Firstly, Trevor decided on the colour characteristics he wanted and then carefully selected some bright and bold yellow, gold and orange colours with which he proceeded to just scribble (technical term (hem hem)) over various parts of the sky in what appeared to me to be a haphazard fashion.    For this painting he decided to work brightly at first and then to tone it down later. He used bold gold colours in the middle of the sky and touches of greys were added to the sky on the left.  Dark colour was added to show the buildings and then a strong orange for the water.  
Then the buildings....

Then the sea...

He continued adding a variety of yellow, orange, purple and grey shades to different areas of the paper, only leaving a white area where the reflections on the water were to be.

Trevor checking his bold scribbly lines before proceeding to the next step.

Metho being applied to the sky...

I looked at what he had created and thought, "whoohoo, I can do that!"   Next, much to my surprise he picked up a paint brush and proceded to paint over the picture with methylated spirits. 

And now to the sea...

He used a wide brush to push the pastel colours around on the canvas.  Apparently acetone is better than methylated spirits, but he had chosen not to use it because of the fumes.  The metho takes a little longer to dry than the acetone does.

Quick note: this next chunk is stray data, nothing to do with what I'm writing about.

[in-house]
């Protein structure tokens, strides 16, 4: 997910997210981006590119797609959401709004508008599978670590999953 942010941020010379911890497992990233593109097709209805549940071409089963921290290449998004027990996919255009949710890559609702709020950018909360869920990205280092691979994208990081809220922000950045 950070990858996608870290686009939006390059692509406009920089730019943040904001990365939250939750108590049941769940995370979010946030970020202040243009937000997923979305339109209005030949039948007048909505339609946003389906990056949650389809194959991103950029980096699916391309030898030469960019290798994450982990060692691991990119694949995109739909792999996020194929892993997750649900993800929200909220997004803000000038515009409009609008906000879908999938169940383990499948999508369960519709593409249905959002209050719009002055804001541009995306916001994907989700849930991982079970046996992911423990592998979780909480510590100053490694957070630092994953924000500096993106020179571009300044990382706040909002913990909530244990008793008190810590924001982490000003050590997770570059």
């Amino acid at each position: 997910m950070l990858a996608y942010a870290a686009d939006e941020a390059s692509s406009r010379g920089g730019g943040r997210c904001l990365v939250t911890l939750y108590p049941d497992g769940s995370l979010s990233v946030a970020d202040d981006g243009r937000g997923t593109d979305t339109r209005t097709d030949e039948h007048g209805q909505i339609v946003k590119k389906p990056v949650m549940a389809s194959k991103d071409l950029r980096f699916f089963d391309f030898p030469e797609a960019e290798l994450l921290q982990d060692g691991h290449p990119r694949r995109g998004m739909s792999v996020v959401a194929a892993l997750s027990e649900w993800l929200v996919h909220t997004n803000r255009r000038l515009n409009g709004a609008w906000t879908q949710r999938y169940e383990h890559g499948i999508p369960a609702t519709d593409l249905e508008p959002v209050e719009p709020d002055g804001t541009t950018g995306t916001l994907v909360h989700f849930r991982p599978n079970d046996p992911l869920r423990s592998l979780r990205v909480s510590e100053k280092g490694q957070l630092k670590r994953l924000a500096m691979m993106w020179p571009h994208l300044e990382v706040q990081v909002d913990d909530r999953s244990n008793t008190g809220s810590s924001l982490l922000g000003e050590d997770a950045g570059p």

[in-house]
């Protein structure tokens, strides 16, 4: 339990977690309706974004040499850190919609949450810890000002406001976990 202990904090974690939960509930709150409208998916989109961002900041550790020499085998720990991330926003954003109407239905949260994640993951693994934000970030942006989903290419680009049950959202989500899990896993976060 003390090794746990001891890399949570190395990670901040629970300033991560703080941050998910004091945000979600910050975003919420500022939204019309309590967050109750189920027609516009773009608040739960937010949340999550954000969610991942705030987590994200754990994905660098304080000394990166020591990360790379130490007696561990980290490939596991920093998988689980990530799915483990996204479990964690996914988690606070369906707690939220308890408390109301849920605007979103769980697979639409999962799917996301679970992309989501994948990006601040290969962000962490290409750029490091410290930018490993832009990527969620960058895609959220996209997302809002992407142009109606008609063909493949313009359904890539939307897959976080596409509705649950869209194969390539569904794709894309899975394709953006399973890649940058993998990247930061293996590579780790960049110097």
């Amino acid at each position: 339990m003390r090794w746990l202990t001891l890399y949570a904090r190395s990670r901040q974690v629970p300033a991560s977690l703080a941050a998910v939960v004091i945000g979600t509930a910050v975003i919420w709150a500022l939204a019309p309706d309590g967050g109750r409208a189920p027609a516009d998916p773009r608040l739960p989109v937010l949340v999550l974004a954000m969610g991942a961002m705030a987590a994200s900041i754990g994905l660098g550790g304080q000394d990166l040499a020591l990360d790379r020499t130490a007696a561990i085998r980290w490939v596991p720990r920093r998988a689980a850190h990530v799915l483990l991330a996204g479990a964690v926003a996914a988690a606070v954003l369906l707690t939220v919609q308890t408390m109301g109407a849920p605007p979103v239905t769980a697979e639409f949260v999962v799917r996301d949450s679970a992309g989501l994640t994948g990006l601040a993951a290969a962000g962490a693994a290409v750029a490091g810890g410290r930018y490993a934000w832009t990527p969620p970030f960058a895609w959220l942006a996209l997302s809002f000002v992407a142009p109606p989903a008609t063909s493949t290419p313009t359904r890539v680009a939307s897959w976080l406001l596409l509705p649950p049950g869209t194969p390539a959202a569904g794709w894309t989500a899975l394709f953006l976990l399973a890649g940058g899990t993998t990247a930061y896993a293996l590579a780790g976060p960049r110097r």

It wasn't long before all of the scribbly lines had disappeared and no white paper was visible. 

Trevor waits for the metho to dry so be can proceed.  Sorry about the quality - my little camera doesn't zoom well. 

Highlighting the spire

Once it had dried and he was satisfied with the result he started to add lighter tones to the sky around the spire of the building and some blue tones the the front of the buildings to provide colour variation and detail. 

After this he started to put some more lighter yellows and oranges in the sky and some shading tones in the sea.  Light greyish tones were added between the sky and sea.   We were advised that it is best to start in the distance and work forwards, which is why he started on the sky and buildings before the sea.  

Bringing in some greys and darker tones
Gradually the tones of the sky, sea and buildings began to change before our eyes and you started to get an idea of  how the overall picture was going to look.  It was really frustrating (to me) to see how skillfully he wielded the pastels so that with just a few quick, deft zig zagging  strokes,  waves magically appeared.  It takes me forever to paint waves with my watercolours and mine certainly don't look as good as his!
Some light yellows are added to start the reflection detail

Next the light relecting off the sea had to be added, which was quickly done with with layers of lighter and lighter colour.  It always amazes me how just a few curvy little touches in just he right place  make something look real.  When you go to an art gallery and look closely at a painting it is just a series of blobs or strokes of colour.  The trick (which I have yet to master) is the putting of the blobs in the right spot and order.  Trevor put his strokes in the right spot with absolute precision and then using  the lightest almost white colour,  the reflections were  done.

Light almost white colour completes the reflection

 More orange wave tones, with a dab or two on the sky too....